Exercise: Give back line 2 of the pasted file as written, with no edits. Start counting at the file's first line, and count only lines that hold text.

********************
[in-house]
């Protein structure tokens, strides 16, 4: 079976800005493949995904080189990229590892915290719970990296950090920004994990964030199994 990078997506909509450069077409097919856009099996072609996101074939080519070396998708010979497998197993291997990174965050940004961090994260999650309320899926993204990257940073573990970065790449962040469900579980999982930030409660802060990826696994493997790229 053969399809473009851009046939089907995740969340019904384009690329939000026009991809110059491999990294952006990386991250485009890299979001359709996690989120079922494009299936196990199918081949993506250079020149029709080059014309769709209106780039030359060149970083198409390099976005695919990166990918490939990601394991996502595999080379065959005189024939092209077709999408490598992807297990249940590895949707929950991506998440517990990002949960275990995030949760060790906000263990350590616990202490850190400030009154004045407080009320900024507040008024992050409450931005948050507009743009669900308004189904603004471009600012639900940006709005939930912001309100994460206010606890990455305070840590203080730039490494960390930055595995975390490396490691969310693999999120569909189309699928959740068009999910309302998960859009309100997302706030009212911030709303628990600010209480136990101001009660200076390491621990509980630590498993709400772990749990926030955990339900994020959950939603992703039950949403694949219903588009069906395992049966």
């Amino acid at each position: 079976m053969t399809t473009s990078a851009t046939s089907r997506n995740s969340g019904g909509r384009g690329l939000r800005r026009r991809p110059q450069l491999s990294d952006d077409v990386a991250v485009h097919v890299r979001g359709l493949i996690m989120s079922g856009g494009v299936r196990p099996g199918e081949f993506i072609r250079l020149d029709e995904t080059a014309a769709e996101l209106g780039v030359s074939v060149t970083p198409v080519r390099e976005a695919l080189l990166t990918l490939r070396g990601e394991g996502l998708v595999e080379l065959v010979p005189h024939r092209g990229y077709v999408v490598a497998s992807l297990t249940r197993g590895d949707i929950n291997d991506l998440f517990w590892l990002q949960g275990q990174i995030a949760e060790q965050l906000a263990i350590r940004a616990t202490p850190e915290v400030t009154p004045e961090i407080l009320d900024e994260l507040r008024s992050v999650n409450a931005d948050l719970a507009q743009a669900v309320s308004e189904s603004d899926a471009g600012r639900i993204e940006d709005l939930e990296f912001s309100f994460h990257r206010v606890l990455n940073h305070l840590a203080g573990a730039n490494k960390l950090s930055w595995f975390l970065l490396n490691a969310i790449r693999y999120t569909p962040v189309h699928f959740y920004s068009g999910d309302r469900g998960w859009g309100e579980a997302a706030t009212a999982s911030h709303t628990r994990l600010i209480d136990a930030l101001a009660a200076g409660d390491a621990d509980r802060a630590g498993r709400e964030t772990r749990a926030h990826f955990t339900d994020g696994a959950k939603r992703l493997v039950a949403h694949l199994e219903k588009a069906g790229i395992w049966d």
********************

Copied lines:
């Protein structure tokens, strides 16, 4: 079976800005493949995904080189990229590892915290719970990296950090920004994990964030199994 990078997506909509450069077409097919856009099996072609996101074939080519070396998708010979497998197993291997990174965050940004961090994260999650309320899926993204990257940073573990970065790449962040469900579980999982930030409660802060990826696994493997790229 053969399809473009851009046939089907995740969340019904384009690329939000026009991809110059491999990294952006990386991250485009890299979001359709996690989120079922494009299936196990199918081949993506250079020149029709080059014309769709209106780039030359060149970083198409390099976005695919990166990918490939990601394991996502595999080379065959005189024939092209077709999408490598992807297990249940590895949707929950991506998440517990990002949960275990995030949760060790906000263990350590616990202490850190400030009154004045407080009320900024507040008024992050409450931005948050507009743009669900308004189904603004471009600012639900940006709005939930912001309100994460206010606890990455305070840590203080730039490494960390930055595995975390490396490691969310693999999120569909189309699928959740068009999910309302998960859009309100997302706030009212911030709303628990600010209480136990101001009660200076390491621990509980630590498993709400772990749990926030955990339900994020959950939603992703039950949403694949219903588009069906395992049966």